One approach is what I call cloud neutral, where Waylay would build independent proxies which delegate eventual cloud services to cloud providers. In that respect, our solution would be sort of a “cloud facade”, where proxies would wrap APIs and interfaces for every microservice provided by different clouds. That approach would be hard to follow, as proxies would need constant updates, while still not solving the challenge of on-prem installations.
Or as Allen Holub put it:
The idea of wrapping an external platform (e.g. AWS), so you can rewrite that wrapper if you need to change platforms, rarely works. You use a platform because of its features. Moving⇒implementing those things yourself. Won’t happen. Best to just use platform APIs. It’s simpler.— Allen Holub (@allenholub) August 31, 2021
The second approach, which is also our strategy, is to build our solution on top of software components which offer similar robust capabilities and can be installed on any IAAS stack, thereby removing dependencies on any specific cloud provider. That is what I call the cloud agnostic approach. Compared to the neutral approach, it brings two important advantages: a better TCO for our customers, given our stack runs on top of any IAAS, and also enables the Waylay platform to run on-prem and on the edge, which is essential for many Industry 4.0 use cases.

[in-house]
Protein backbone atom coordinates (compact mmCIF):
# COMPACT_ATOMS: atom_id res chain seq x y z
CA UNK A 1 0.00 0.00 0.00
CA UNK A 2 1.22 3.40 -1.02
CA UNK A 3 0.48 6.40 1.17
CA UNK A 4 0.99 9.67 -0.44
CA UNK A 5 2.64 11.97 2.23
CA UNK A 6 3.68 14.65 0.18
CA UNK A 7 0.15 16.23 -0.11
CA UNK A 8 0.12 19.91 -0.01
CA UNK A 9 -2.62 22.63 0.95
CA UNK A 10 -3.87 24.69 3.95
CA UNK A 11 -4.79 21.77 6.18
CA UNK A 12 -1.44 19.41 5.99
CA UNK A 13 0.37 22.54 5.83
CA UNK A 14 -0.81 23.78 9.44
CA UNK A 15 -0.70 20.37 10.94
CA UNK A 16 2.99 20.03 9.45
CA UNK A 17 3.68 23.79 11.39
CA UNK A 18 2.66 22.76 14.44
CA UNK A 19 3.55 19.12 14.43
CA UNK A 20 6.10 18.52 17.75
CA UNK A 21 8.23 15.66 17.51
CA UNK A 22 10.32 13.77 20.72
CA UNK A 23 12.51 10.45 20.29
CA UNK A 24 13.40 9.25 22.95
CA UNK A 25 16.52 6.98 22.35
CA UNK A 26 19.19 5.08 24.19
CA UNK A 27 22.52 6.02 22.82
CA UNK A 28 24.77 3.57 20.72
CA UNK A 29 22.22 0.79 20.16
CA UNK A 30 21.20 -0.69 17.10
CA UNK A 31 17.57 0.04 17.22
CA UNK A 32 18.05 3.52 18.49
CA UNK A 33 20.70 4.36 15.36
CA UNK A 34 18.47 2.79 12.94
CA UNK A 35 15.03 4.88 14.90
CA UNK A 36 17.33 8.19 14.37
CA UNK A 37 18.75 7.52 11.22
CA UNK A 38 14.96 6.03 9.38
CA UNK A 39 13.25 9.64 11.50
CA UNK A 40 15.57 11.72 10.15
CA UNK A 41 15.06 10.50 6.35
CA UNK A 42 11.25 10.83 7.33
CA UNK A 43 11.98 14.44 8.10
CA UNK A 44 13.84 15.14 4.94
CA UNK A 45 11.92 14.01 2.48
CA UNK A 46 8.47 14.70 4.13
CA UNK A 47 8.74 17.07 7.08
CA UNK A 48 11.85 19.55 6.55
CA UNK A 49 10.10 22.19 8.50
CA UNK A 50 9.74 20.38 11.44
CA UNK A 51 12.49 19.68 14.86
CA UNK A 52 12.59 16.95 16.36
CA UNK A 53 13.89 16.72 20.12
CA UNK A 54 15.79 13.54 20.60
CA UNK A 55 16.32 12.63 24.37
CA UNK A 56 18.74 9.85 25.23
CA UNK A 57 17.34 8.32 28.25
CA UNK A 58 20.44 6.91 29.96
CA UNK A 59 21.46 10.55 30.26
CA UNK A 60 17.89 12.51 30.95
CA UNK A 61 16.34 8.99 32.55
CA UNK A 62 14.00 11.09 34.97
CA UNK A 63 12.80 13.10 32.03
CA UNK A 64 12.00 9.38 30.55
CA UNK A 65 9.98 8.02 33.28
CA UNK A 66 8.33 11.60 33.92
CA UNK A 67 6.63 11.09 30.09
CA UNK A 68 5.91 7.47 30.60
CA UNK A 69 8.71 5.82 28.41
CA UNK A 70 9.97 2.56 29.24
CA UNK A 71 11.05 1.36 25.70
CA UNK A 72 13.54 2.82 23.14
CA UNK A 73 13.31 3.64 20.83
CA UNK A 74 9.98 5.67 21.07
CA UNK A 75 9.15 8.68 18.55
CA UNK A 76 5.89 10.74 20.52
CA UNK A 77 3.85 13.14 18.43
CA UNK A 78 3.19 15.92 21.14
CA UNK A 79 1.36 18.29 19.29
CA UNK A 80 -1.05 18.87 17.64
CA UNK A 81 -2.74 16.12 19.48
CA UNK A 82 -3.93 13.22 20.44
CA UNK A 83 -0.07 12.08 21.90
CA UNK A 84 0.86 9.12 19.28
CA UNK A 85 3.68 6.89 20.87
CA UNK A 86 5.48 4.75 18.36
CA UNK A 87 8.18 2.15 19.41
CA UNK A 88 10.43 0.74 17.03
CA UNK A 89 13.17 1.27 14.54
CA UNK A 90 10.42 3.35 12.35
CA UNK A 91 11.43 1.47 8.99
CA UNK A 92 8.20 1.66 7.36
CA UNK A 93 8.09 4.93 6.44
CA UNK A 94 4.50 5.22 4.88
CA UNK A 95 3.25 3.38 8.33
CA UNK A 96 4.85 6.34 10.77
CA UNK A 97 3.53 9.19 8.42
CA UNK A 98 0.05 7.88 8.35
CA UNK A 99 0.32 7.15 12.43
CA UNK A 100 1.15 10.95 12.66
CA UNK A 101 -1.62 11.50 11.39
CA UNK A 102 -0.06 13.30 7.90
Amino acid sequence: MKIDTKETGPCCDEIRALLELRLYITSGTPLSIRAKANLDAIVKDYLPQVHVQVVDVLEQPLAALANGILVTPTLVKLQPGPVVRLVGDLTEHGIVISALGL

By following the cloud agnostic approach, Waylay has built a set of automation microservices such as our automation engine, serverless plugin interface, digital twin, alarms service, time series storage, machine learning framework etc…
How we discovered OpenFaaS
When selecting a software component to be part of Waylay’s “infra”, the first criteria is always the quality and robustness of that component - we simply can’t compromise on this requirement. When that candidate software component is also open source - it is always our preferred choice. Having said that, building a company on top of open source is a sound strategy as long as the open source ecosystem is healthy. Therefore, when evaluating possible open source components, we always ask ourselves the following questions:
- How robust and performant is that component?
- How easy is it to configure, install, and run this component?
- How big and active is the community?
- How is that community managed?
- What is the business and support model of that component?